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Rehabilitation is a generic term which describes all of the things a person needs to do to after an accident, illness or surgery, to return to – or as close as possible to – the lifestyle they had before, as quickly as possible and advisable.

The ultimate aim is to make sure the person is able to return to living independently and resume work and hobbies and activities they had prior.

Rehabilitation covers both the physical and mental/cognitive side of the whole process of 'getting better'.

Rehabilitation is most frequently necessary in connection with the following…

  • Injuries, including broken bones, burns, brain or spinal cord injury.
  • Severe infections.
  • Major surgery.
  • Birth defects ('congenital disorders').
  • Developmental problems.
  • Stroke.
  • Cancer (and side effects from cancer medication e.g. chemotherapy).

Many of the above will be accompanied by sometimes long periods of severe pain, which in itself makes it very hard to return to normal life.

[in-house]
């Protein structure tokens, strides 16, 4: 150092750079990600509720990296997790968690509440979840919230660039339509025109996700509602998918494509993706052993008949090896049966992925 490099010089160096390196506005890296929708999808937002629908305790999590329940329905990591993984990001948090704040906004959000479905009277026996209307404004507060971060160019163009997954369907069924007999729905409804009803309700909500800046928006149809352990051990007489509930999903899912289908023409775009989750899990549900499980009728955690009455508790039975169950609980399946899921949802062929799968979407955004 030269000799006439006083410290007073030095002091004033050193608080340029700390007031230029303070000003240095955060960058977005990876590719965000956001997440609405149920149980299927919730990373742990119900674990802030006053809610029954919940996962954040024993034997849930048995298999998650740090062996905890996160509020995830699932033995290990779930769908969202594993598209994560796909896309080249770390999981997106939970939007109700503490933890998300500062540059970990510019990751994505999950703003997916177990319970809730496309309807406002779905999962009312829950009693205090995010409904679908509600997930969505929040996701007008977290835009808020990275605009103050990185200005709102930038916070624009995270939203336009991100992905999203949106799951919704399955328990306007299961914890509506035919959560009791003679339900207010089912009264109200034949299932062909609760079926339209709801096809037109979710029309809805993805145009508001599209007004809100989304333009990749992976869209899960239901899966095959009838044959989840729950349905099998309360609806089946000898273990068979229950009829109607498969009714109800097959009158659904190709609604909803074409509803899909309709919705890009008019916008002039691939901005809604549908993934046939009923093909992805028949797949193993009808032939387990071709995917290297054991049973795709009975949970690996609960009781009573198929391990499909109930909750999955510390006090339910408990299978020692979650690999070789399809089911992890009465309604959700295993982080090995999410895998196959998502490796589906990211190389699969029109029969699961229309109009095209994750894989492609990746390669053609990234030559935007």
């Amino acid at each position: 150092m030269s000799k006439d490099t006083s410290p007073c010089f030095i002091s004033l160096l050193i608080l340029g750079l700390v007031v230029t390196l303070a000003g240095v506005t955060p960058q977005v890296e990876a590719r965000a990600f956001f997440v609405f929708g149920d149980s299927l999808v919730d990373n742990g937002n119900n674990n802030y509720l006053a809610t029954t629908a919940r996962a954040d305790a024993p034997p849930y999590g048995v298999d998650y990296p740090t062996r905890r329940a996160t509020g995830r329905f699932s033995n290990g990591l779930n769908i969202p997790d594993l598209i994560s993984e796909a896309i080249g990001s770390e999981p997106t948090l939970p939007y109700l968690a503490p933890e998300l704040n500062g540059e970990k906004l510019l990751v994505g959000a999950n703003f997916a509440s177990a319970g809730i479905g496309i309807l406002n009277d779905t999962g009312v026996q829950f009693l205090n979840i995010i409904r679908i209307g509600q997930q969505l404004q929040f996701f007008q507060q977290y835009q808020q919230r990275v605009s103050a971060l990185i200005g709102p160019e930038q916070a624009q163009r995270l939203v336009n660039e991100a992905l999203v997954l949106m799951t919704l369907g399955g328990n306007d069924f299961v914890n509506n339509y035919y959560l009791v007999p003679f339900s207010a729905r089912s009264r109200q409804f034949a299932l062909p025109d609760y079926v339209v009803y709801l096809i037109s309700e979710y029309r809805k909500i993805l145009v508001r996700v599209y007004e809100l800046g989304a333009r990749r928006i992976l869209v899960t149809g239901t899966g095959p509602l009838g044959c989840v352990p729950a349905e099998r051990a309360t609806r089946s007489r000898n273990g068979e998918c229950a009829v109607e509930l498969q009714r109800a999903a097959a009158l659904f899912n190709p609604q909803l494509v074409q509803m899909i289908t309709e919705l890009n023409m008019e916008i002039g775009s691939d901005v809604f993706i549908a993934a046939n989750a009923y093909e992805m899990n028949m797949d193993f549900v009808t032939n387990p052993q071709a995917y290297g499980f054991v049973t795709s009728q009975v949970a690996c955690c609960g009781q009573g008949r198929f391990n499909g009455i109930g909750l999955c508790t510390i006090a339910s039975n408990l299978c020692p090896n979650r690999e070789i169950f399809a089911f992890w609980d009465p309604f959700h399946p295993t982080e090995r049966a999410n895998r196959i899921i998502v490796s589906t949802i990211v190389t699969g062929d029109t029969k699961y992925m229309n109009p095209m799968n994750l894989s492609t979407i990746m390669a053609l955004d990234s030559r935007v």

A rehabilitation program is tailored to each individual and their specific circumstances. Generally, rehabilitation may include one or more of the following…

  • Special equipment - to allow someone with a disability move or perform certain functions without assistance.
  • Pain management program.
  • Occupational therapy – to assist with improving day-to-day activities.
  • Physical therapy – to improve general strength, fitness and mobility.
  • Diet / nutrition counselling.
  • Mental health counselling.
  • Recreational therapy – primarily to improve emotional wellbeing.
  • Music / art therapy.
  • Speech / language therapy – to improve speaking, cognition, reading and writing (and swallowing).
  • Vocational rehabilitation – to improve skills necessary in a workplace.

Depending on the rehabilitation program, some of these types of therapy may be provided at home (where you are visited by a therapist or nurse for example) or in a hospital or clinic.

Most rehabilitation programs involve a team of different health care providers who work together and with you to understand your objectives and the best treatment plan. These teams will likely include several of the following…

  • Allied health professionals.
  • Nurses.
  • Nutritionists / dietitians.
  • Occupational therapists.
  • Pain management doctors.
  • Physiotherapists.
  • Psychologists.
  • Social workers.
  • Speech therapists.
  • Specialist rehabilitation doctors.